Now that the first season of HBO’s mind-bending sci-fi Western Westworld has drawn to a close, the show’s success is naturally being evaluated by its crazy plot twists and the payoffs to its mysteries. And while those elements are integral to the story, the show’s true greatest achievement has been the focus and depth it has afforded its female characters, particularly Thandie Newton’s Maeve and Evan Rachel Wood’s Dolores. The issues their stories raise have created a fascinating tension between the show’s audience and the characters it choses to focus on.
As a show with copious amounts of twists, hints, and “holy shit” moments, Westworld was practically made for Reddit, which has a heavily male usership. The show’s Wild West setting — a world of damsels in distress, saucy prostitutes, and cowboys, the most ubermasculine of archetypes — reinforces this notion by placing guests a historical time and place where anyone who wasn’t a white man had minimal rights. Coupled with the emphasis on sexual and violent fantasies the majority of the guests come to sate, it further reinforces the idea that this is both a man’s world and a man’s show. The setting only further empowers characters who look like the supposed audience to live their dreams, even if it means realizing an unfamiliar woman’s nightmare.
As an added dimension, hard science fiction — and particularly the conspiracy sci-fi subgenre — has always skewed heavily towards male protagonists (Blade Runner, The Matrix, Twelve Monkeys), in a natural reflection of its audience and writers. We’ve all seen a Philip K Dick adaptation; we know how this is supposed to go. But Westworld showrunners Jonathan Nolan and Lisa Joy use Maeve and Dolores to come in and subvert the expectations that this show is for a conventional male audience.
In spite of Maeve and Dolores’s variances, the underlying sentiment to their plotlines has been the same. Like most stories about robots becoming self-aware — recall Rachael’s sense of alienation in Blade Runner — Westworld tells a story about characters who are seen as “other” and are learning what it means to center themselves in their own narratives instead doing what pleases the people who label them. This trope has always reflected the traditional historical narratives of marginalized people in real life like women and people of color.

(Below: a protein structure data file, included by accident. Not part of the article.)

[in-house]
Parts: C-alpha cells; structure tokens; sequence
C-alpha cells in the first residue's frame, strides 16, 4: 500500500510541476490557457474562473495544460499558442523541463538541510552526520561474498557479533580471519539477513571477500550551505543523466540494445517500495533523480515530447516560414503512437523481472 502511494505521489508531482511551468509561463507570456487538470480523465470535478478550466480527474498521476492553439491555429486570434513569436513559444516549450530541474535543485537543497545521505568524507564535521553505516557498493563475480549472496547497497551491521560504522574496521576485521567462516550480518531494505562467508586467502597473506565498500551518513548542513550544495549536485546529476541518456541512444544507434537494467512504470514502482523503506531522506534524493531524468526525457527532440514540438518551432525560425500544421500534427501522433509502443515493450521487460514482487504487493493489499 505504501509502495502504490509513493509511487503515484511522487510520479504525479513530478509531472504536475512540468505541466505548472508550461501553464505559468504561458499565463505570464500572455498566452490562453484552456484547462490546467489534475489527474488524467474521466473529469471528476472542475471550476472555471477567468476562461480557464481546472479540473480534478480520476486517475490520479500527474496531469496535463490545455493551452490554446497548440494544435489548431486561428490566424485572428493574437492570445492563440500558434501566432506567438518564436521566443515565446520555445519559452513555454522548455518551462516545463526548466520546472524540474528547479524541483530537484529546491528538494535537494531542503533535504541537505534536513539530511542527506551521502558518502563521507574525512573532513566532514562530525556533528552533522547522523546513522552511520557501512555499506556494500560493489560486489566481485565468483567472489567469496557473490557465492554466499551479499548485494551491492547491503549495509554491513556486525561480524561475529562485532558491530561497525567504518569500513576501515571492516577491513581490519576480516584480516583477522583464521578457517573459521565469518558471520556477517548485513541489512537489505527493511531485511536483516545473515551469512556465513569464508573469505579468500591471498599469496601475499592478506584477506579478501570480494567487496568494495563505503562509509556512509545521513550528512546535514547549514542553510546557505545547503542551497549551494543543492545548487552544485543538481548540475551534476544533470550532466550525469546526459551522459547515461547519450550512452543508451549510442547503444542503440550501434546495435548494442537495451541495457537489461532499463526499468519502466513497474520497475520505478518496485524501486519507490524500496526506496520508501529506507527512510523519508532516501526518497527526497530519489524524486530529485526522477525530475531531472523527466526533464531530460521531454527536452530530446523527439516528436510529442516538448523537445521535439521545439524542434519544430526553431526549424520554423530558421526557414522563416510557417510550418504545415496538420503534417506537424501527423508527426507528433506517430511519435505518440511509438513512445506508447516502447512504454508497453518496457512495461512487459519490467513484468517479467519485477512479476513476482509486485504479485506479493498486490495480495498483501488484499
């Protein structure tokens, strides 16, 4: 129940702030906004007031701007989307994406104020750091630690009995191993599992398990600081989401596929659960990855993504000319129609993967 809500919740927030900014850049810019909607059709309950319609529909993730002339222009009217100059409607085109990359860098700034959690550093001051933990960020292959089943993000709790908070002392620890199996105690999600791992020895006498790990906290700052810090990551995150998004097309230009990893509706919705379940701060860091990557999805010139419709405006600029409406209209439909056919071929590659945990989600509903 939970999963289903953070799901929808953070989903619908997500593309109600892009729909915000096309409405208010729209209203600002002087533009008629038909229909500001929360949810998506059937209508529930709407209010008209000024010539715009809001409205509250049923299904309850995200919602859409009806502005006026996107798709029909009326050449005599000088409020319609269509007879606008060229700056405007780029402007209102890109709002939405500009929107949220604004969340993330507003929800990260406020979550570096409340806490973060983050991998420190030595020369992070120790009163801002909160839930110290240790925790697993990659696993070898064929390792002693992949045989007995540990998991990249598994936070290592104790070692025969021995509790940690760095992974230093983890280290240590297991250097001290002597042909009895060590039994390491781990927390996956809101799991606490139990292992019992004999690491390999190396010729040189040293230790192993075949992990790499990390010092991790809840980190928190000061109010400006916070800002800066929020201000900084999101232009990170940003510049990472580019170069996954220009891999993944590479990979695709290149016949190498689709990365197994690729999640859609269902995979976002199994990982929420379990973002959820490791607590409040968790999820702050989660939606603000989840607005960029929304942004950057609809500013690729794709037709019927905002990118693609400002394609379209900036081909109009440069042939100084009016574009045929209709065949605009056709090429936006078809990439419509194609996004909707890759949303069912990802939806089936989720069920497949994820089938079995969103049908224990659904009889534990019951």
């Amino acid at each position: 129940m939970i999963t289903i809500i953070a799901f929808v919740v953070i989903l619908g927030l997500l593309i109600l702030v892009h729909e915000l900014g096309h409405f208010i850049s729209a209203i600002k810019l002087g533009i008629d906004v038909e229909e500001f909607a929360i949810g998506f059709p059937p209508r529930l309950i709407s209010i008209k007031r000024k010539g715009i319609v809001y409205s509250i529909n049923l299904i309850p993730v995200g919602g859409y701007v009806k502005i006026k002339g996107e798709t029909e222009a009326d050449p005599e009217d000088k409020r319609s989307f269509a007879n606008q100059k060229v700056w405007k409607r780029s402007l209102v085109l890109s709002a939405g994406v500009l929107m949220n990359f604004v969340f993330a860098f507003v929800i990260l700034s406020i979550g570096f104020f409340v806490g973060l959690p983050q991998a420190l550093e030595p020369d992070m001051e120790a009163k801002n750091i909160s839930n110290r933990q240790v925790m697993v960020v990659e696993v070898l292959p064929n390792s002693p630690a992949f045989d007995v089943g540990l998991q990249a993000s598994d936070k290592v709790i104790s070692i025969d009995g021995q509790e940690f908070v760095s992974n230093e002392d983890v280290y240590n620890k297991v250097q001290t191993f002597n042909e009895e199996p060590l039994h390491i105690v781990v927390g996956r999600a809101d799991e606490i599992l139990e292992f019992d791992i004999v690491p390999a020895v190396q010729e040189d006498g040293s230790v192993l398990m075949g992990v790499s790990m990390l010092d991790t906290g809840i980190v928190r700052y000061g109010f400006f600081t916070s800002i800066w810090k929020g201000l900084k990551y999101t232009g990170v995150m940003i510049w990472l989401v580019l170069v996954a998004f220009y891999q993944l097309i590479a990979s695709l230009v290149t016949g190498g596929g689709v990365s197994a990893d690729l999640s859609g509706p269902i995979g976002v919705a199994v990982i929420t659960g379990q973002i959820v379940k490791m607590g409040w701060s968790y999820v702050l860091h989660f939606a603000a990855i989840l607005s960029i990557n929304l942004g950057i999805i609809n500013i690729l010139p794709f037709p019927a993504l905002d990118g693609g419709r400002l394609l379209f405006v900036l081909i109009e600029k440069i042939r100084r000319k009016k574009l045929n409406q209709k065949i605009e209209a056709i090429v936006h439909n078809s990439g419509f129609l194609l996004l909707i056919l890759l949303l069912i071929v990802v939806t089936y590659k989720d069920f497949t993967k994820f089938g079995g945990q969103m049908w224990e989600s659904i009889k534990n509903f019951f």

And like those marginalized people, Maeve and Dolores’s journeys have been about combating that by asserting their agency and taking control of their own minds and bodies. For Maeve, agency looks like escape, and for Dolores, agency looks like a mixture of self-actualization and vengeance. Telling a story about agency story through women is a deliberate choice that doubles-down on the show’s already feminist tropes and undertones.
The fact that Nolan and Joy chose to filter their ideas through the narratives of two female characters is of monumental importance — especially at a time when the concept of female agency over their own bodies has been heavily politicized in the real world. In “The Well-Tempered Clavier,” Logan (Ben Barnes) tries to assert his dominance over Dolores by saying, “Your world was built for me and people like me, not for you.” That line isn’t only there to convey that Logan is a dick, it’s there as a reflection of what male viewers attracted to sexually violent shows think … and sometimes say on the internet cloaked in partial anonymity.
Unlike the viewer, Logan and eventually William (as the Man in Black) have to face the consequences of their thinking and actions. After entanglements with an increasingly aware and violent Dolores, Logan ends up riding off into the sunset, naked and as a prisoner, while William becomes the worst version of himself, attacked and left bleeding in place he thought himself a god of. Maeve’s parting words to her lover Hector (Rodrigo Santoro) who she sacrifices in order to escape Westworld doubles as a gentle reprimand of would-be audience fantasies. “I’m sorry, Darling,” she tells him. “I haven’t authorized you to come with us. I’ve always valued my independence.”
In that regard, the audience is left feeling as alienated and abandoned as the robots once were. Conversations about the consequences of marginalization and rape culture can seem alienating to those who aren’t indoctrinated in it. For an average male Westworld fan, it’s often easier to avoid the topic entirely. But by filtering these ideas through a fictional lens, Westworld is presenting them to a viewership that does not normally have to consider them in a provocative yet accessible way.
Twists and mysteries and “holy shit” moments aside, then, the series has infused a male-dominated genre with complex feminist discourse, which is no small achievement. Westworld has not been shy about borrowing from Shakespeare — but flowery quotes aside, the show has truly succeeded at holding the mirror up to nature, making us question the nature of our reality.